Restoring the Willamette River

Willamette slough at Riverfront Park

Organizations across Oregon recognize the value in storing Willamette River habitats and have provided funding to help Salem accomplish their restoration goals.

Salem locals and visitors know Minto Brown Island Park as Salem’s greatest natural area, a place where people can enjoy strolls or bike rides along the river, or take in the serenity of watching wildlife or paddling in the Willamette Slough. Did you know Minto Brown Island Park and its conservation area play an important role in restoration efforts along the Willamette River system? The area is considered of high ecological value and contains important riparian floodplain areas that provide habitat for many fish and wildlife species including threatened Upper Willamette River Chinook salmon and steelhead.

Organizations across Oregon recognize the value in restoring Willamette River habitats and have provided funding to help Salem accomplish their restoration goals.

Daylighting Pringle Creek

A portion of Pringle Creek that was under a Boise Cascade building for several decades has been daylighted and restored. Site improvements include a new channel with a riffle-pool run that includes a more natural fishway that replaced an old fish ladder, boulders and large natural wood structures that provide stream roughness and habitat refuge, and native Oregon trees and shrubs planted on both sides of the creek to shade the creek and help keep it cool. All these design elements provide better habitat for fish and other aquatic animals that live in the creek.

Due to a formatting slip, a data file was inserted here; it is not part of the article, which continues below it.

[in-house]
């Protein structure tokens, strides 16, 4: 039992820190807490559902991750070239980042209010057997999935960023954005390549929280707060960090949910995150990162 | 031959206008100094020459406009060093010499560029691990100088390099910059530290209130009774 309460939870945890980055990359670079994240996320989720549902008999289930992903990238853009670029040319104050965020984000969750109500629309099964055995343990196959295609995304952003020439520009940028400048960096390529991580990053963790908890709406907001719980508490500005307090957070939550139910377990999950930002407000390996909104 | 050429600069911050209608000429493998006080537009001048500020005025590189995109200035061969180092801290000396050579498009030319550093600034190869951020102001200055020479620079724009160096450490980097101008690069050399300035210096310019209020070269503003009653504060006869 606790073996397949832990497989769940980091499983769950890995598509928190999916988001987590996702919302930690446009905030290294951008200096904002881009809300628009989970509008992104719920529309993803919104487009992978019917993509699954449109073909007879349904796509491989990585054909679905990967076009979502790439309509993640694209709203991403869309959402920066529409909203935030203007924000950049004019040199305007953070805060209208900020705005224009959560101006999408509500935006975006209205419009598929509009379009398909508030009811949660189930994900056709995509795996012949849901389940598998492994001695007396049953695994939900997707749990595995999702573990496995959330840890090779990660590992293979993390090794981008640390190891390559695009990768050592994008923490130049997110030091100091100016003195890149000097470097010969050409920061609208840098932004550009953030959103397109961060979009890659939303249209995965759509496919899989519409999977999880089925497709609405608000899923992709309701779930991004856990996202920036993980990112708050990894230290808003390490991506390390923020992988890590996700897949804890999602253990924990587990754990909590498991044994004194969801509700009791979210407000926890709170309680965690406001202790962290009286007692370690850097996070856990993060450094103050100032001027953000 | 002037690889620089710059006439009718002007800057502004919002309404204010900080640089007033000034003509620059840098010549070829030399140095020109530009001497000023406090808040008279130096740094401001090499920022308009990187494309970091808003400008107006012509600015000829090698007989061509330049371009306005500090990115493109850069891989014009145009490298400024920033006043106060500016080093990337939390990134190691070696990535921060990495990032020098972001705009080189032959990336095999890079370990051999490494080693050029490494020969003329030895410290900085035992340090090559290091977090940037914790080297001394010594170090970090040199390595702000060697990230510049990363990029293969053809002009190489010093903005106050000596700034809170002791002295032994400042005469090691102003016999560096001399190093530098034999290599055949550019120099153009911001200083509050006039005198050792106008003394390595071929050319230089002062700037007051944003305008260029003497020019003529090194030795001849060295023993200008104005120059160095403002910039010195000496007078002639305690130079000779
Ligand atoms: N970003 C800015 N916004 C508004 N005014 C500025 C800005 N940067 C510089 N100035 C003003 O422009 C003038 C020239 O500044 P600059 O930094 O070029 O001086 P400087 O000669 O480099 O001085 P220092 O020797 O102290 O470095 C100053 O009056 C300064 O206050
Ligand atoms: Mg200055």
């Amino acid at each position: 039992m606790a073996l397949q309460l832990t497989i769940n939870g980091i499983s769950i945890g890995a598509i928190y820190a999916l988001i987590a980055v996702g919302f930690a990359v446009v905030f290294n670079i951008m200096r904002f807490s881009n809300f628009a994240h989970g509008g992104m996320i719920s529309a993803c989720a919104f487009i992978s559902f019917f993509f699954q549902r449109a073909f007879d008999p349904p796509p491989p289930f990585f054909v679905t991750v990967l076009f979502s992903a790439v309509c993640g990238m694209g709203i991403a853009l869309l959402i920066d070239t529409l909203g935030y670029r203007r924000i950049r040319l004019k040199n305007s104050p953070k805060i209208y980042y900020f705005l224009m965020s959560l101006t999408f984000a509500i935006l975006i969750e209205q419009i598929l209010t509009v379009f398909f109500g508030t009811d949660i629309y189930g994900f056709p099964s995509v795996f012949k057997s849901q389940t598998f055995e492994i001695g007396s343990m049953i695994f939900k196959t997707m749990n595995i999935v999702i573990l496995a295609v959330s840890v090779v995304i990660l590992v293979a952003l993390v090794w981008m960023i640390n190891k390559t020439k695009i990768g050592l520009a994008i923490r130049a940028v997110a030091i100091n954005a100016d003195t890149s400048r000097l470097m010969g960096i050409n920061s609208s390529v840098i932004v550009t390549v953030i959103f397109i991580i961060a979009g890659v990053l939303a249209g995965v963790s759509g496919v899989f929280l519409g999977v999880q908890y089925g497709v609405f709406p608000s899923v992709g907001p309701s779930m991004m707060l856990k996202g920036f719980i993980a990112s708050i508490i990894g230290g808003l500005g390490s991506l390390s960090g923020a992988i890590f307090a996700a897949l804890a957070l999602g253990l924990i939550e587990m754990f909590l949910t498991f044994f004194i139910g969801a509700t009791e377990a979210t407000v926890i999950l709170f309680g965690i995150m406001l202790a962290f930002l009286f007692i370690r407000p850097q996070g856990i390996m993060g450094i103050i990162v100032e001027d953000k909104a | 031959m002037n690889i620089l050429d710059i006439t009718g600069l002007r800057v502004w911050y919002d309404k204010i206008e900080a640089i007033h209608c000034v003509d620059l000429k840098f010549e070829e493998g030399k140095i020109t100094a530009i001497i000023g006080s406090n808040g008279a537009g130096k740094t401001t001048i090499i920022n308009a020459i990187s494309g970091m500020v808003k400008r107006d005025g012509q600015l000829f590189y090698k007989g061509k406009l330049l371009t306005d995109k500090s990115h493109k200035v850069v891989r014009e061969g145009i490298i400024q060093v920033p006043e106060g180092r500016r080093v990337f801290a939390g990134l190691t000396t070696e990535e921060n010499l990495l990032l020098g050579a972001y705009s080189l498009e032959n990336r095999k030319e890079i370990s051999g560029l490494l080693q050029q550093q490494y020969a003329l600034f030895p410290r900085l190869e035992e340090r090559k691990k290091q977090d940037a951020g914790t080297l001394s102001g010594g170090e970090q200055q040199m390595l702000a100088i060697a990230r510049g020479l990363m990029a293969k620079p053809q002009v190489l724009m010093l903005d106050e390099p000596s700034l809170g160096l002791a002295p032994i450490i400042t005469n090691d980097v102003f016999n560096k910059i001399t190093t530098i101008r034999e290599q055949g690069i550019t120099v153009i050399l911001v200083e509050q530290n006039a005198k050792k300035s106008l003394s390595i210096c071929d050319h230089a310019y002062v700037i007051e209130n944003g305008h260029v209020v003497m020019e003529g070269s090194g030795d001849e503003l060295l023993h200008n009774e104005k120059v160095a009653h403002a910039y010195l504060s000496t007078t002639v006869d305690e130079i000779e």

Funding: South Waterfront Urban Renewal Area

​Restoring the Slough

Creeping water primrose, also called Ludwigia, is an invasive aquatic plant that is choking out the Willamette Slough, impacting water quality, wildlife habitat, and recreation opportunities. Beginning September 8, 2020, the City of Salem and Willamette Riverkeeper will be providing the second treatment of the slough with an aquatic-approved herbicide to control its spread within the Willamette Slough and to downstream locations. 

We are thankful for the support of the City of Keizer, Glenn Gibson Watershed Council, Marion Soil and Water Conservation District, North Santiam Watershed Council, Oregon Department of Fish and Wildlife, Oregon State Parks, Salem Audubon Society, Salem Environmental Education, and Willamette Riverkeepers.

Funding: Meyer Memorial Trust and Bonneville Power Administration

​Minto Island Conservation Area

Native trees and shrubs are important to the wildlife that call Minto Brown Island home. Current restoration efforts in the Minto Island Conservation Area include removing invasive plants and replanting with native trees and shrubs. The recently funded restoration project is taking place in the Minto Island Anchor Habitat. Restoration activities began in December 2019 in 48 acres of floodplain adjacent to the Willamette River. This project will focus on treating invasive weeds and planting thousands of native plants to preserve, restore, and enhance 48 acres of floodplain forest. The restoration work will continue through 2024.

The Willamette River needs high-quality floodplain forest; the reduced amount of historic floodplain forest is identified as a limiting factor and threat for Upper Willamette River Chinook Salmon and Steelhead.

Funding: Oregon Watershed Enhancement Board and Meyer Memorial Trust